How much can you over-radiate and still get a perfect image?

Without a phantom it is almost impossible to see how easy it is to over-radiate a patient and still have a perfect (or at least very passable) image. I have now been able to use my skull phantom on nine different manufacturers to discover how much mAs can be used (over-used) before the image is unusable. Currently I have four CR and five DR vendors.

In my two-eight hour presentations I use five to eight lateral skull images for each vendor.

 As scrolling through the images on this page is a bit cumbersome, I have put the four most important images from each vendor together as a 4 on 1.

From the research I have performed, all of the CR manufacturers except Agfa have the ability to “fix” an exposure that has been over-radiated by more than 50 times (see images 1-4).


Image 2

Image 3

Image 4

That is automatic rescaling at its finest. Just to put that in perspective of what we could do with film, (see image 5).

Image 5

The .5 times more mAs film would have been slightly dark but still good, the 2 times more mAs film would have needed a hot light to be read properly and the 3 times more mAs film would have gone straight into the repeat bin. Again, these new digital CR exposures can use over 50 times too much mAs and still be almost identical to the perfect technique. Agfa, on the other hand, only allows about 8-10 times too much mAs before the image has permanent burn which cannot be rectified (image 6).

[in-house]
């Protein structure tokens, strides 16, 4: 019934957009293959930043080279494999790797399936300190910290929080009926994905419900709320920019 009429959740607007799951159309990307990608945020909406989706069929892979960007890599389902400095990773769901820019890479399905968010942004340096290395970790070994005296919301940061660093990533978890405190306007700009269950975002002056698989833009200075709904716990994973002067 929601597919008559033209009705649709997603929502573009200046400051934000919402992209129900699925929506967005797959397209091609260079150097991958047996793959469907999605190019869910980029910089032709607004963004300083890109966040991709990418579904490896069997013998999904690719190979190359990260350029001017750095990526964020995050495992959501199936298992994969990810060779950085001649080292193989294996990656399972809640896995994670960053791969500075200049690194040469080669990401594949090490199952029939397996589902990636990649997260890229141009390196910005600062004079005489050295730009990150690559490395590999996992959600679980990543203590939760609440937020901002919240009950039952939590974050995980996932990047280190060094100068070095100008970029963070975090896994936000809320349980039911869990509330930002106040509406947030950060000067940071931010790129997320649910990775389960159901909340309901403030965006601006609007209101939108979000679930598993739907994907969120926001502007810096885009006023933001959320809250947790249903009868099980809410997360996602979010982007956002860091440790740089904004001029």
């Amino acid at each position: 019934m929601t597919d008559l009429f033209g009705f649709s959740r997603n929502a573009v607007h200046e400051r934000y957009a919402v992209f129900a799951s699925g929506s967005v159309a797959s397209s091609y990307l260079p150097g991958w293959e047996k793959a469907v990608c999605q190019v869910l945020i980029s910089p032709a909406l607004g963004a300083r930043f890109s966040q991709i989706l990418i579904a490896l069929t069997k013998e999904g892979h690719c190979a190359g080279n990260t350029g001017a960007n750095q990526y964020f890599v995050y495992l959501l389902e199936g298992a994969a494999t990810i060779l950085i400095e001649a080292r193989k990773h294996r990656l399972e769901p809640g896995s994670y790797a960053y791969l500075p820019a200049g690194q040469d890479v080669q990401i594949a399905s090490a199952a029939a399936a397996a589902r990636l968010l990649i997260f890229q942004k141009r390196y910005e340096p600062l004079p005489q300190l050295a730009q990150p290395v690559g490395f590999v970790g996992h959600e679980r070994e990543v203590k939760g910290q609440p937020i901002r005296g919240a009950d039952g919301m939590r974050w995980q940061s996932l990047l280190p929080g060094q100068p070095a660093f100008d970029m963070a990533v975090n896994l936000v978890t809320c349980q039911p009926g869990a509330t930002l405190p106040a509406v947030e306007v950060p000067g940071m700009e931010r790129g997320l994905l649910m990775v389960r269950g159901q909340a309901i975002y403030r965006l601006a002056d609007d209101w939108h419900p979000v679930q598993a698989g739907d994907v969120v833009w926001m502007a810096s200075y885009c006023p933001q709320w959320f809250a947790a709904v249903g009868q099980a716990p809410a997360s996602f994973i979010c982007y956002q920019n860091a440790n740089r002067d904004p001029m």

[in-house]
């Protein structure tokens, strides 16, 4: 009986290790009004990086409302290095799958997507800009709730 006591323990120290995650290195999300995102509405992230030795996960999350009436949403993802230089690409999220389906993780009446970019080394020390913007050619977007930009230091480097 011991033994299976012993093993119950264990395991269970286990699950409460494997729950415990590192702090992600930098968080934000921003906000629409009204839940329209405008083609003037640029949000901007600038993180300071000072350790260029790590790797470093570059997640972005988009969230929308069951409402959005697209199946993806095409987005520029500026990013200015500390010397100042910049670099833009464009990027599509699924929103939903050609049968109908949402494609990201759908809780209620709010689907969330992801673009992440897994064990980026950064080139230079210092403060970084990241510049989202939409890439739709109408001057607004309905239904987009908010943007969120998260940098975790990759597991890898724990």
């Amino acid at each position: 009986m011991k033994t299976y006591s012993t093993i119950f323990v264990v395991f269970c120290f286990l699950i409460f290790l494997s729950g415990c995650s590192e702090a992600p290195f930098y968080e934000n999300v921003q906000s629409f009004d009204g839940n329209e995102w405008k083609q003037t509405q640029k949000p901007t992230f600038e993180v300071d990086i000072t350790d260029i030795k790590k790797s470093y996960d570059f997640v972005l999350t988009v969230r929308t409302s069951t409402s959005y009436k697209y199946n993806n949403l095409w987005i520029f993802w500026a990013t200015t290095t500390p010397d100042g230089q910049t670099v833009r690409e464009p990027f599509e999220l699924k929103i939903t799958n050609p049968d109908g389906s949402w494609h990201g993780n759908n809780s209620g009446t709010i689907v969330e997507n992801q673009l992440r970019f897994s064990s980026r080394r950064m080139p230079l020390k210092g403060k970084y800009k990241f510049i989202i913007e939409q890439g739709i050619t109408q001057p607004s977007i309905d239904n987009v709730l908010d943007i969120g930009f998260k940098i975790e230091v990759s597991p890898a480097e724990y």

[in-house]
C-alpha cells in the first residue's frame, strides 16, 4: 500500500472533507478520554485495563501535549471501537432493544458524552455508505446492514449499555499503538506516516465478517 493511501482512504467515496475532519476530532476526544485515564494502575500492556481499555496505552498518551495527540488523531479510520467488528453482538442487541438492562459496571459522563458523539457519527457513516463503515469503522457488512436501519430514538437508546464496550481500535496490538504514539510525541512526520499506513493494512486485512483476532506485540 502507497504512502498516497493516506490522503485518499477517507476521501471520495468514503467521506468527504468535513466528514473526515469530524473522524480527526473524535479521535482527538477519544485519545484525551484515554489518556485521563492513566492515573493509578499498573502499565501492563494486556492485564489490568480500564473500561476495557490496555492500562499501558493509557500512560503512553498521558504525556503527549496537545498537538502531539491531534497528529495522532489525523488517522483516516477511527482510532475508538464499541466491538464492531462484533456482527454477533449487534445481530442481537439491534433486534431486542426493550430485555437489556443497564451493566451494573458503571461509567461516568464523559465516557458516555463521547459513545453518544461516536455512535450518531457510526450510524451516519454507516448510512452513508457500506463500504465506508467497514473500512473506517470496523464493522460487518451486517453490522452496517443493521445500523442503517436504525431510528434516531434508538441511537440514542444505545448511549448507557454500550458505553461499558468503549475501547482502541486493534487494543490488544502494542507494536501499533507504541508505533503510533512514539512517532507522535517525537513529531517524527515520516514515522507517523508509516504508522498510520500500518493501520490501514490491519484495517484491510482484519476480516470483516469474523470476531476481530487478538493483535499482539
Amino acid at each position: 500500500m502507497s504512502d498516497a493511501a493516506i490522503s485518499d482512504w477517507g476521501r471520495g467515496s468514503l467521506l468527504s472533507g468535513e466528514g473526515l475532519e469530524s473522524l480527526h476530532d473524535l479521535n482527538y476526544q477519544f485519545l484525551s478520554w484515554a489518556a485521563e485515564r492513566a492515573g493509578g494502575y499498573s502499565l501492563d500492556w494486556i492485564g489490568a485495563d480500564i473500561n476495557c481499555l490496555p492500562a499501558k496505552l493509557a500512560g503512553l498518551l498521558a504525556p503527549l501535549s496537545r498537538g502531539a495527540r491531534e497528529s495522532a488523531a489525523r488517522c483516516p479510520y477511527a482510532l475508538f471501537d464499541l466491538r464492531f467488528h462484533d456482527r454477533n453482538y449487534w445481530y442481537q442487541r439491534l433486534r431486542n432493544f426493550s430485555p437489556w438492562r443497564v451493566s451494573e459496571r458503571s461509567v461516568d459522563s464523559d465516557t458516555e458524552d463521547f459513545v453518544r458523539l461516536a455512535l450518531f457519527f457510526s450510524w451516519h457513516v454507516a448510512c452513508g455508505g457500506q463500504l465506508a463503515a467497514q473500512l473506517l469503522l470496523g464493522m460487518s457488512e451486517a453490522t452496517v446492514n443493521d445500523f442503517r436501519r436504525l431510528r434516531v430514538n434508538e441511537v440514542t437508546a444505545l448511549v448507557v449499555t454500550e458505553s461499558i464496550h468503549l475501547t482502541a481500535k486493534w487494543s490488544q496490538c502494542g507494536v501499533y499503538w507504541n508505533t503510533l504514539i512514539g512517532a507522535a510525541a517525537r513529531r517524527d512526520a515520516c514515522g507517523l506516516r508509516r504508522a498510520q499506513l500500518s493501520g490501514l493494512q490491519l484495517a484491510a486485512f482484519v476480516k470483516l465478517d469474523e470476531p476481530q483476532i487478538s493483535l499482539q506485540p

Image 6

None of the DR detectors have the latitude of CR (thank goodness!!). They are somewhat in the Agfa zone. I have found that depending on the specific detector the DR images will have burn or some other unacceptable “distortion” when four to sixteen times too much mAs is used (images 7-9).

Image 7

Image 8

Image 9

The new wireless detectors by Carestream and Canon were the ones that could handle the sixteen times over-radiation (images 10-11).

Image 10

Image 11

This is why it is impossible for anyone to be able to look at a monitor and tell if the patient was over-radiated, unless enough radiation was used to create burn on the image. It is also why the EI numbers are the only way a radiographer can tell if the technique was correct.